Five Signs That the Worst Is Over for the Argentine Peso

(Bloomberg) -- After months of currency shocks that dragged the peso down to historical lows, the Argentine economy is showing signs that the lion’s share of the market correction has already taken place as the flow of dollars begins to balance out.

Since the Oct. 1 start of the new monetary plan, which seeks to reduce the amount of pesos in circulation, the currency has strengthened almost 13 percent and now operates near the lower band set by the central bank.

Five Signs That the Worst Is Over for the Argentine Peso

1 - Less hunger for the dollar

Demand for dollar holdings fell by half in September to $1.1 billion compared to August, according to the central bank’s latest foreign exchange report.

"Savers are tending to sell more dollars" in bank branches, says Banco Comafi wholesale banking director Fabio Saraniti. "Now we are ending with a positive balance in the purchase and sale of cash with customers."

2 - Trade surplus with Brazil

September was the first month since 2014 where the trade gap with Brazil, Argentina’s main trading partner, was positive.

Five Signs That the Worst Is Over for the Argentine Peso

Thanks to a weaker exchange rate, exports to Brazil grew 13 percent annually, while imports fell 35 percent.

3 - Fewer Argentines around the world

A stronger dollar discourages Argentines from traveling outside the country, thus reducing the demand for foreign currency.

The national statistics agency reported this week that 11.9 percent fewer Argentines left the country in August, compared to the previous month, while 7.4 percent more foreigners entered.

Tourism was the main factor behind capital flight in Argentina since 2011, having reached a record $10.6 billion in 2017 alone.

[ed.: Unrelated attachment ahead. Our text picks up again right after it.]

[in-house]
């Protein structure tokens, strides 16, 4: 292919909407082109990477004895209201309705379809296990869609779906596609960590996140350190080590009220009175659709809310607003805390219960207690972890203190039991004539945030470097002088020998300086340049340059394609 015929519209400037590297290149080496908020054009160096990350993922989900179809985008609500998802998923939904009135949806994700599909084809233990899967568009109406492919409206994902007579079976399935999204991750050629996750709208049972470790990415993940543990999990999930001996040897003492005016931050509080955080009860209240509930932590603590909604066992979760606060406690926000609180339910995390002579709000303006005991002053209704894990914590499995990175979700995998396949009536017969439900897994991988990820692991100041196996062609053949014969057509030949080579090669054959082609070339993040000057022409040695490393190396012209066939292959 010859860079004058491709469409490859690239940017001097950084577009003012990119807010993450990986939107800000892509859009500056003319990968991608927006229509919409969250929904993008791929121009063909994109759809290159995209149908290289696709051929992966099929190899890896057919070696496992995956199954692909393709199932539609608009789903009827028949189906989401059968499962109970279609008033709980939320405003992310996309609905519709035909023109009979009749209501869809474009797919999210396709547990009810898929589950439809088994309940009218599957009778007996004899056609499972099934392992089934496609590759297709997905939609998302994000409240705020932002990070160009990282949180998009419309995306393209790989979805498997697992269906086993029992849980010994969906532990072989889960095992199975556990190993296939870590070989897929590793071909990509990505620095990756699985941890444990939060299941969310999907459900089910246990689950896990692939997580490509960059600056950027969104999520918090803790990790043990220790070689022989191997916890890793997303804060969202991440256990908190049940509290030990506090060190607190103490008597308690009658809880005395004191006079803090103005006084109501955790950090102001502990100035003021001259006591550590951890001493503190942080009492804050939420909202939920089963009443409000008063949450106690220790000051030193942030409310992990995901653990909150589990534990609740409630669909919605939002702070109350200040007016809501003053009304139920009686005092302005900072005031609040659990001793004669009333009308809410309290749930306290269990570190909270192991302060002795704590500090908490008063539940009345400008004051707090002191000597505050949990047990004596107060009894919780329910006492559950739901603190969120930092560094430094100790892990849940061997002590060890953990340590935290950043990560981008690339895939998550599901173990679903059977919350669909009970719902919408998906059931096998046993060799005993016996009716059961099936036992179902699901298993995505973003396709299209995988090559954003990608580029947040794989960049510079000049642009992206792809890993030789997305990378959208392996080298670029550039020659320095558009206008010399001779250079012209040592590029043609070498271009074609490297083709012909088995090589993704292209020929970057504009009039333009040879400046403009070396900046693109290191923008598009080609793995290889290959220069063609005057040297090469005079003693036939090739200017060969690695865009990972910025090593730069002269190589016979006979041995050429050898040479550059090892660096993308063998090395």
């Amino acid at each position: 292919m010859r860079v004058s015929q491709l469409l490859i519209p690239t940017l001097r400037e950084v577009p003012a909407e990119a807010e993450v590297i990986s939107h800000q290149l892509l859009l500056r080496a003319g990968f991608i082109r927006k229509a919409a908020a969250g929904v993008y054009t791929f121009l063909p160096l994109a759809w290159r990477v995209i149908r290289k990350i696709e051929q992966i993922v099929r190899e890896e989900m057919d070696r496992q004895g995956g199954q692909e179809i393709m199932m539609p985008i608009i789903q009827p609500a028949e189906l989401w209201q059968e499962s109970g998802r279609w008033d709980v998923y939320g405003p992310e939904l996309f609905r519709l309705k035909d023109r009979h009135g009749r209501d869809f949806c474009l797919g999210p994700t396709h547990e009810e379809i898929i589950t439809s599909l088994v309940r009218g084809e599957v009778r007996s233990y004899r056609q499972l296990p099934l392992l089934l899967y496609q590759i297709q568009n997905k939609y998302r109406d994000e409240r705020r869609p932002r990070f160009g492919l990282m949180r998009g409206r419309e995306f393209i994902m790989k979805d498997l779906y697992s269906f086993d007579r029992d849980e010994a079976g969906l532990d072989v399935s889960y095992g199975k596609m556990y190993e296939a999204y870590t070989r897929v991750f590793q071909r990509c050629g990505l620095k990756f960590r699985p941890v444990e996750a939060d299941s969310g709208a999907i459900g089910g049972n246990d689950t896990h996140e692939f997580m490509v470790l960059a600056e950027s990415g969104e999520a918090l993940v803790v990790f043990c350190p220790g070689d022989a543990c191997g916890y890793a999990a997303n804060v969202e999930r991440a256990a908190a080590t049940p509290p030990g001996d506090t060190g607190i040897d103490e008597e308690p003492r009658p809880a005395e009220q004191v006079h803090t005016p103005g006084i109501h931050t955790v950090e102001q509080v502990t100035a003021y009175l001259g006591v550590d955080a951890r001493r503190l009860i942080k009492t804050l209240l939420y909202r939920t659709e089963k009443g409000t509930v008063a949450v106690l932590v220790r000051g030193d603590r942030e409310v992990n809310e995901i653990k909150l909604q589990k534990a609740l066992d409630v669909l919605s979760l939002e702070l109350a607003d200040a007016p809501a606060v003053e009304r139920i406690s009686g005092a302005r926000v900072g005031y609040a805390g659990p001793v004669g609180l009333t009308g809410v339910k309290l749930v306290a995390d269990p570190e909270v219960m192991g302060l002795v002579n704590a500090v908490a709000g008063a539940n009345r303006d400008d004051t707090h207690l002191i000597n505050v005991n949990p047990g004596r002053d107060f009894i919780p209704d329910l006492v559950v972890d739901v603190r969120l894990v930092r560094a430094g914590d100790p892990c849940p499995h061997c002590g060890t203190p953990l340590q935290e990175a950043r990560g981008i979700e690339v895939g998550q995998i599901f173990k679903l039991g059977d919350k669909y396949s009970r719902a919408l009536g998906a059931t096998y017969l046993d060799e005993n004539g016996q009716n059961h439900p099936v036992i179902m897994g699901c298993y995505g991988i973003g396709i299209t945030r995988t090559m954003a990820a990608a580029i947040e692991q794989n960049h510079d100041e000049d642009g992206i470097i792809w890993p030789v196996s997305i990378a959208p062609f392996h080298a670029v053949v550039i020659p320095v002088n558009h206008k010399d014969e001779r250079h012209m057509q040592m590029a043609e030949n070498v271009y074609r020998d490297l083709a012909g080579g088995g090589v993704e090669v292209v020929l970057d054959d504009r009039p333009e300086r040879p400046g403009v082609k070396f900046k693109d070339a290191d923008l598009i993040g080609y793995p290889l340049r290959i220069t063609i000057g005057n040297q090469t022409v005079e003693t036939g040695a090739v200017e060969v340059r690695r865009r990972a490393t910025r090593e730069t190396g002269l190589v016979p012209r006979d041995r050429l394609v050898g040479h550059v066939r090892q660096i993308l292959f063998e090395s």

4 - Rate relief

Argentina’s Central Bank this week lowered its monetary policy rate for the first time since January.

Five Signs That the Worst Is Over for the Argentine Peso

The bank managed to renew almost all of its maturities at a yield that was slightly lower than that of the start of the week.

5 - Market in tune with central bank

Market and central bank expectations regarding the peso began to converge in recent days. Investors are betting that the currency will follow the path set by the central bank, hovering in the middle of the trading bands until the end of the year.

Five Signs That the Worst Is Over for the Argentine Peso

The fact that the curve "remains at the center of the trading bands is a good sign regarding the credibility" of the plan, Eco Go Consultores director Federico Furiase said.

Original Story:
Cinco señales de que ya pasó lo peor para el peso argentino

Reporter on the original story: Ignacio Olivera Doll in Buenos Aires at ioliveradoll@bloomberg.net

Editors responsible for the original story: Andrea Jaramillo at ajaramillo1@bloomberg.net, Andres R. Martinez

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